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Police reputation “at risk” over missing Highland murderer

James Casey escaped following a period of day release
James Casey escaped following a period of day release

Police have vowed to scour every corner of Britain to find a murderer who disappeared in the Highlands – amid claims the case has left the force’s reputation hanging in the balance.

James Casey has been on the run for a month now, having absconded from prison while on an unescorted day-release visit to Inverness.

The 50-year-old was convicted of battering father-of-two Ian MacBeth to death during a botched robbery in Invergordon in 1990.

Police issued a fresh appeal for information last night – saying they were continuing to co-ordinate “extensive enquiries” throughout Scotland and the UK.

But the force came under fire from politicians amid fears that the ongoing uncertainty may be causing the victim’s family distress.

Mary Scanlon, Scottish Conservative MSP for the Highlands and islands, said: “James Casey is an extremely dangerous man who should have been caught long before now.

“The fact that a convicted murderer has been on the loose for the past four weeks isn’t doing much for the reputation of Police Scotland not to mention how the victim’s family must be feeling.

“Obviously there has been a lack of police progress in tracing him and the force should now be pulling out all the stops to try and get him back behind bars.”

Casey was previously released after serving 11 years of his life sentence in October 2002 – but within weeks he robbed a post office in West Lothian and was jailed for 14 years.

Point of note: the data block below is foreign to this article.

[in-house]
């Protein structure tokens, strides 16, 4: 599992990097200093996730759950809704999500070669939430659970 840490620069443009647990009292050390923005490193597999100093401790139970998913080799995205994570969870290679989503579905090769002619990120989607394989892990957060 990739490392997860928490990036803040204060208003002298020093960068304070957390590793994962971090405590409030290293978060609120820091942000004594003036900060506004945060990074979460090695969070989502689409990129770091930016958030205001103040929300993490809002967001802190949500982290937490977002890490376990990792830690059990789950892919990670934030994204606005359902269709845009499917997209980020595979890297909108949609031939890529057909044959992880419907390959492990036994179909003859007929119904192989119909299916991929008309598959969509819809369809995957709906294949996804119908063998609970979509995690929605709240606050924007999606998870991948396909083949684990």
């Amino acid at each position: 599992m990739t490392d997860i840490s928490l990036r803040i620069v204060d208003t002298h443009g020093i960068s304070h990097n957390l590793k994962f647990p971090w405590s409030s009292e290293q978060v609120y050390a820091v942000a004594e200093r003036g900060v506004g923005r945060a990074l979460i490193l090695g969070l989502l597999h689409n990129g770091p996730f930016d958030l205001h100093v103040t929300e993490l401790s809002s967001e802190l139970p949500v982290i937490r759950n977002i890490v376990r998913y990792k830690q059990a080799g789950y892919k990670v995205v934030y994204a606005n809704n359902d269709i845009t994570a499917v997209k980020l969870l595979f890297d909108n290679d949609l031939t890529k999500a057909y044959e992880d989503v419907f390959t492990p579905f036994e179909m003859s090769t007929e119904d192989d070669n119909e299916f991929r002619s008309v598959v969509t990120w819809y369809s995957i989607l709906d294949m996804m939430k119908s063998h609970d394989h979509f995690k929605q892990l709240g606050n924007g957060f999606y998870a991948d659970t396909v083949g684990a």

He travelled to Inverness on day release on December 10 for an appointment, which he is believed to have attended, but failed to return to Castle Huntly by 8pm that night as planned.

Former police officer John Finnie, an independent MSP and Scottish Green Party justice spokesman, defended the force last night.

“I am sure it’s not an absence of effort by the police that means this prisoner has been at liberty for four weeks,” he said.

“The police rely on public support and I would urge anyone with any information about his whereabouts to come forward.

“That said, it’s not without good reason that the police have advised the public not to approach this man and, until such times as he’s traced and returned to a secure prison, there will be some understandable public unease he remains at large in their midst.”

Police Scotland’s north divisional commander Chief Superintendent Julian Innes told the Press and Journal last month that the force had been “surprised” by his decision to abscond, as it “wasn’t consistent with his previous pattern of behaviour”.

Casey was convicted at the High Court in Inverness of murdering Mr MacBeth, 37, who was the manager of Invergordon Social and Recreational Club.

The victim was struck at least eight times on the head with a hammer during the attack, before being taken in a car to a remote wood and given another beating.

Casey, who was then aged 26, was sentenced to 20 years in prison, which was reduced to 11 on appeal. Co-accused George McNairn, then aged 23, was cleared of murder, but found guilty of robbery and sentenced to 18 months.

Last night, a Police spokeswoman said: “Police Scotland continue to co-ordinate extensive enquiries throughout Scotland and the UK to trace 50-year-old prisoner James Casey, who was reported to police after failing to return to HMP Castle Huntly by Dundee on Thursday, December 10 following a period of day release.

“Whilst it is understood that James may have travelled to the Inverness area, officers dedicated to the enquiry continue to progress all information received about his possible whereabouts and appeal to anyone who may have seen him to contact Police Scotland immediately.

“James is described as being 5ft 8in tall, with receding hair and brown eyes.

“When last seen he was wearing a blue coat, black hooded top, blue jeans and brown walking boots.

“If seen, members of the public should not approach him and should contact Police Scotland on 101.

“Anyone wishing to provide information anonymously can do so through the charity Crimestoppers on 0800 555 111.”

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